If you get the chance, please let us know how you go.


Hi @reginavk,

We also used to use an accountant for our tax returns but found that we we ended up sitting beside the accountant telling him how to fill in the form (using the same software that we would use at home). We also found that most of the time is in gathering the information in preparation for someone to complete the return for us.

For the past 5 or so years we have done our own as have noticed over this time that it is becoming easier and easier to complete the return on line (initially was completed through the e-Tax software and more recently online through the my.gov/ATO website). with prefilling of most income items, all you need to do is check what prefilled items exist and add the ones which aren’t prefilled.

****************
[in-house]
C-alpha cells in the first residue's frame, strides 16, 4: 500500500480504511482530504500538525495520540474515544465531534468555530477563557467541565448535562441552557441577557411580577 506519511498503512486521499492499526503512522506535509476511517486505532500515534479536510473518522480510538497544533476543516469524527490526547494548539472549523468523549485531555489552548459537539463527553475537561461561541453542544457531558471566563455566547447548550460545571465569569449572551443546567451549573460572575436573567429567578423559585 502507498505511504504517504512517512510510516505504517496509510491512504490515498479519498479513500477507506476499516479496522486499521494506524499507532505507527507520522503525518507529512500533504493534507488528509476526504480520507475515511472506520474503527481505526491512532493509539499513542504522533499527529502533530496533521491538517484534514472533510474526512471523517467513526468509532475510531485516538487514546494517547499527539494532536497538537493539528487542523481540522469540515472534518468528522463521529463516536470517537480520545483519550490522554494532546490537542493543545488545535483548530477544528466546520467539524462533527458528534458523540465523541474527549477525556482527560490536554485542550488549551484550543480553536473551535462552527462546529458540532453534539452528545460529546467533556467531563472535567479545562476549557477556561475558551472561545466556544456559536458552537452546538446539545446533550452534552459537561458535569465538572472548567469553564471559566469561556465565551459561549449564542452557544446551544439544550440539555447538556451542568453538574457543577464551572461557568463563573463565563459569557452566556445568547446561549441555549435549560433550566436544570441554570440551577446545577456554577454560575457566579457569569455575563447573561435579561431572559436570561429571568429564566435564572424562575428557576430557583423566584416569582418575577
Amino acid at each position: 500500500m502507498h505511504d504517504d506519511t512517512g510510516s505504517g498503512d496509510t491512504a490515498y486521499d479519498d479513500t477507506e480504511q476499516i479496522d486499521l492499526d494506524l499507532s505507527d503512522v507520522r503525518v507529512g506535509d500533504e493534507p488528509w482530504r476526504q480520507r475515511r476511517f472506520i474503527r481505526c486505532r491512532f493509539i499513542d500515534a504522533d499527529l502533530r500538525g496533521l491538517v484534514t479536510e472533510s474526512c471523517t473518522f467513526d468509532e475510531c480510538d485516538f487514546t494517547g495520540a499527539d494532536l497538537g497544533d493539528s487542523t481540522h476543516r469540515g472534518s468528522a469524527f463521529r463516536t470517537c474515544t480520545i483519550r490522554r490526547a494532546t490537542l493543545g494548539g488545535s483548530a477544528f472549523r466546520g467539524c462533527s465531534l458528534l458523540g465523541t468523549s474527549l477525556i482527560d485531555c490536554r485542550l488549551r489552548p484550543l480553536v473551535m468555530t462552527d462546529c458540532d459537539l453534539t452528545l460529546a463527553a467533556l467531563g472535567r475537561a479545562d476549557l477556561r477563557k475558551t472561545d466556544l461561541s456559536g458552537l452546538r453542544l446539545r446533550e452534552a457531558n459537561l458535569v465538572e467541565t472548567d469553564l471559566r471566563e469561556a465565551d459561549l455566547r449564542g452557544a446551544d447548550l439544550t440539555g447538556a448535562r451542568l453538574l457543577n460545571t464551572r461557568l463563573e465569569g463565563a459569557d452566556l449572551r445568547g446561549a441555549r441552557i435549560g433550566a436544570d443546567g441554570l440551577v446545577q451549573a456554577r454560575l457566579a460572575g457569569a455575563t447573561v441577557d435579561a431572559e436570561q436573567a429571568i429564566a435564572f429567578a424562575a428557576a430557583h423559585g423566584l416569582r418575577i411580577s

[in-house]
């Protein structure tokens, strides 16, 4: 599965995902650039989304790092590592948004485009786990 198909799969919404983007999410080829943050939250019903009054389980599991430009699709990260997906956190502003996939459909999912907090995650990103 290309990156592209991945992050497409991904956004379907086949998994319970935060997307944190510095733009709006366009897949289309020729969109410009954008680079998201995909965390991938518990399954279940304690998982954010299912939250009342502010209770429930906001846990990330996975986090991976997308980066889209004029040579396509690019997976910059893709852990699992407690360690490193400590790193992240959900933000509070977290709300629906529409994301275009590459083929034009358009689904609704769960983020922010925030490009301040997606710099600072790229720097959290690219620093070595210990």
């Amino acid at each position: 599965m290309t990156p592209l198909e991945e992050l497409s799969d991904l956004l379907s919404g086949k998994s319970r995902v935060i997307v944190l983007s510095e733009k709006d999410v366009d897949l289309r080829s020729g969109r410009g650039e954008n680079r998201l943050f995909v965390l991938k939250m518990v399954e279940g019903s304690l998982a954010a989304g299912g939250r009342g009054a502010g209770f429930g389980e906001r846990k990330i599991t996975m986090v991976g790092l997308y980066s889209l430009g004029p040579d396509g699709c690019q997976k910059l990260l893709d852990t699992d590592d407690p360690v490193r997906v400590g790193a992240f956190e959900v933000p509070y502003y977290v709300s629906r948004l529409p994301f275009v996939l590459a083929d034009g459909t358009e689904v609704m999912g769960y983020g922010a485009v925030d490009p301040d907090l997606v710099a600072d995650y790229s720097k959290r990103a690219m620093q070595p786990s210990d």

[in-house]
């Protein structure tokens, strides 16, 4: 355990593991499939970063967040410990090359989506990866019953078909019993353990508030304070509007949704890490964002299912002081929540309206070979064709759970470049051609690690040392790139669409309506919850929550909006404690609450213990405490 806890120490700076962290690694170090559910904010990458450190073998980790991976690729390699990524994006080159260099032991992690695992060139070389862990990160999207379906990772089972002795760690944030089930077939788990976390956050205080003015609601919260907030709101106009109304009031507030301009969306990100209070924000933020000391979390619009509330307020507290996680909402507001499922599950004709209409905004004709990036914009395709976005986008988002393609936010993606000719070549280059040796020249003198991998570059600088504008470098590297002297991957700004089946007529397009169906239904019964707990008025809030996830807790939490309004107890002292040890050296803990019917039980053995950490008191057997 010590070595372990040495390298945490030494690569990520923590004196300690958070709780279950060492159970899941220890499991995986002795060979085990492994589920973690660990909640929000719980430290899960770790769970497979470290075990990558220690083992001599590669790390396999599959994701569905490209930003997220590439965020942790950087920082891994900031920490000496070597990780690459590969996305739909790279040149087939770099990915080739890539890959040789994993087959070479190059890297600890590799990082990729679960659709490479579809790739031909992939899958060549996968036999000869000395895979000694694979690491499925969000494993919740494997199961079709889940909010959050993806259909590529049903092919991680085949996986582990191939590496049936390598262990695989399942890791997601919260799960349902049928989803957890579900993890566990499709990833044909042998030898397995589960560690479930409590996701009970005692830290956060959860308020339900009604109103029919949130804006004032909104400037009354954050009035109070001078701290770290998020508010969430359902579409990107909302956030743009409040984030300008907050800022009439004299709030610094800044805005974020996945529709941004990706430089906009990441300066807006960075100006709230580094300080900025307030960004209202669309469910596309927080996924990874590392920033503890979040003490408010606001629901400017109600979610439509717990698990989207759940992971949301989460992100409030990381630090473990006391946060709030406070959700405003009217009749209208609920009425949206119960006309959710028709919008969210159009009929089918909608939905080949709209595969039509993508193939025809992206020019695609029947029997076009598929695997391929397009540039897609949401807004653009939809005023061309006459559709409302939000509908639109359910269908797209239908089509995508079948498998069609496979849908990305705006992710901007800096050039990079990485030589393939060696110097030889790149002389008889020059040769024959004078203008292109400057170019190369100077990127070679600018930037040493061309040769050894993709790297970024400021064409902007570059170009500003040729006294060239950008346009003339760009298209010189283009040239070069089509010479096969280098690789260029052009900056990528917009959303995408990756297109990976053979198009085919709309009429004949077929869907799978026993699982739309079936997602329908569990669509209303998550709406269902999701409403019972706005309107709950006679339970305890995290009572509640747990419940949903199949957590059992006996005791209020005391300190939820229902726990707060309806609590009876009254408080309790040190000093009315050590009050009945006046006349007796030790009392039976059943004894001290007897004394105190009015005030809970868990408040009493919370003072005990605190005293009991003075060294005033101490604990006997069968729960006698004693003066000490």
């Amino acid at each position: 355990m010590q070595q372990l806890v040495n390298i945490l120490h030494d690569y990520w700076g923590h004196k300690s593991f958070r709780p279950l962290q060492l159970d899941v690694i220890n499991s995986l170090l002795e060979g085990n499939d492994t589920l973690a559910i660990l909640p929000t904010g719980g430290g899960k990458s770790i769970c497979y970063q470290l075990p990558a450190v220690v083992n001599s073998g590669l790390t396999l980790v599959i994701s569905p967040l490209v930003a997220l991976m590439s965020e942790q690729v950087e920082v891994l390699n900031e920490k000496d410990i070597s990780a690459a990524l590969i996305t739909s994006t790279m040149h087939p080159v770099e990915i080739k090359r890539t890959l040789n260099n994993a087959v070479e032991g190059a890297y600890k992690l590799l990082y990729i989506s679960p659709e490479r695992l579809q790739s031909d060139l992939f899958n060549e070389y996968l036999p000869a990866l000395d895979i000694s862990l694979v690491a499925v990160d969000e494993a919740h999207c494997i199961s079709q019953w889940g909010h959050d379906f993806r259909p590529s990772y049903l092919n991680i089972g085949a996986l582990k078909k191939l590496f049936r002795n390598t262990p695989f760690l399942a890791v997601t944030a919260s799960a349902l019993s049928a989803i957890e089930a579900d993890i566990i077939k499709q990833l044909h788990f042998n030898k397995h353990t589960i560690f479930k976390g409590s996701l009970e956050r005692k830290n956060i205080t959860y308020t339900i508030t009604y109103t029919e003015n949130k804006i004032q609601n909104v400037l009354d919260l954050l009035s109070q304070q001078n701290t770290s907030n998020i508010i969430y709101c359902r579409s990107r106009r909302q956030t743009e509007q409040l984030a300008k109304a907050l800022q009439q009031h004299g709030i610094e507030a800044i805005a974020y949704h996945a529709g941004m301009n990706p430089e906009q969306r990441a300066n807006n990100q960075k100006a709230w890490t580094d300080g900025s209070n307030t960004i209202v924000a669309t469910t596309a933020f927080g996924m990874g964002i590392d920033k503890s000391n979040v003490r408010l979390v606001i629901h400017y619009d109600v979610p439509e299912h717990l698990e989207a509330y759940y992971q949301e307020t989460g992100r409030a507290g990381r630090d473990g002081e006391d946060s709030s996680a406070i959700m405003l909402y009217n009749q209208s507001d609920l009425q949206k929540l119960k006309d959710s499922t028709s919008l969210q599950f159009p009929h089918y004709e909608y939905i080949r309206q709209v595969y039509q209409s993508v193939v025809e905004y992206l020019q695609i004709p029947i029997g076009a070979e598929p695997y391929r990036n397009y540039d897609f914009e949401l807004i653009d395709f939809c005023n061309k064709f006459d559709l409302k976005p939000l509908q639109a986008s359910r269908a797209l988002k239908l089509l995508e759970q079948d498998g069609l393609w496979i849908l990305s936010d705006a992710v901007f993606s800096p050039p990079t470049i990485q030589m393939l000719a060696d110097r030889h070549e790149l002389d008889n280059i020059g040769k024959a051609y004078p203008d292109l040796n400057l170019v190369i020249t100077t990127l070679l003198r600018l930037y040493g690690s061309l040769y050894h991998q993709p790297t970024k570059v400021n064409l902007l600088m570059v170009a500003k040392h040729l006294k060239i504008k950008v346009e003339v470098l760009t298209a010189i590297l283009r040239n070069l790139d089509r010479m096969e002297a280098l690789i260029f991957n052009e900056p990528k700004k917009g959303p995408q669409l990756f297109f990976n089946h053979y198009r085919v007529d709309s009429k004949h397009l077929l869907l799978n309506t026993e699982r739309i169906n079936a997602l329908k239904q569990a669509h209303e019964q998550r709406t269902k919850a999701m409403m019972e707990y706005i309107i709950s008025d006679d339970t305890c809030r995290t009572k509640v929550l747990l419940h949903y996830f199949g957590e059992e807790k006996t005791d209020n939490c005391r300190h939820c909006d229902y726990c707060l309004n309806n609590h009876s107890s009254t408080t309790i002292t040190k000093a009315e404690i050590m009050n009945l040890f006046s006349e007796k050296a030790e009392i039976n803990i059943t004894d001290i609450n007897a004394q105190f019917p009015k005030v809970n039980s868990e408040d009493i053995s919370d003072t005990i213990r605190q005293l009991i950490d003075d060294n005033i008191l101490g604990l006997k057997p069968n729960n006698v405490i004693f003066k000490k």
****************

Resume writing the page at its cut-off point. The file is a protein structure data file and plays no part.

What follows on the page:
The ATO also has great information/guides on what one can and can’t claim. These can be easily found by searching the ATO website.

It is also worth noting that not all accountant’s cover all areas of taxation and it is possible that the first one was more experienced in claims for working remotely/away from home. The second one may not have had the same experience and it may have been good to ask at the commencement of the consultation whether the person is proficient in the tax area needed for your own situation. Nonetheless, the account for the second year should have either passed on you to another better experienced accountant at the same office or at least, checked after all information was provided what claims were possible. The later can easily be done by reviewing last years income tax return to see what had been claimed an whether the same claims still applied.

I agree with @BrendanMays about providing feedback to H&R Block as the service appears to unsatisfactory/didn’t meet your needs or expectations.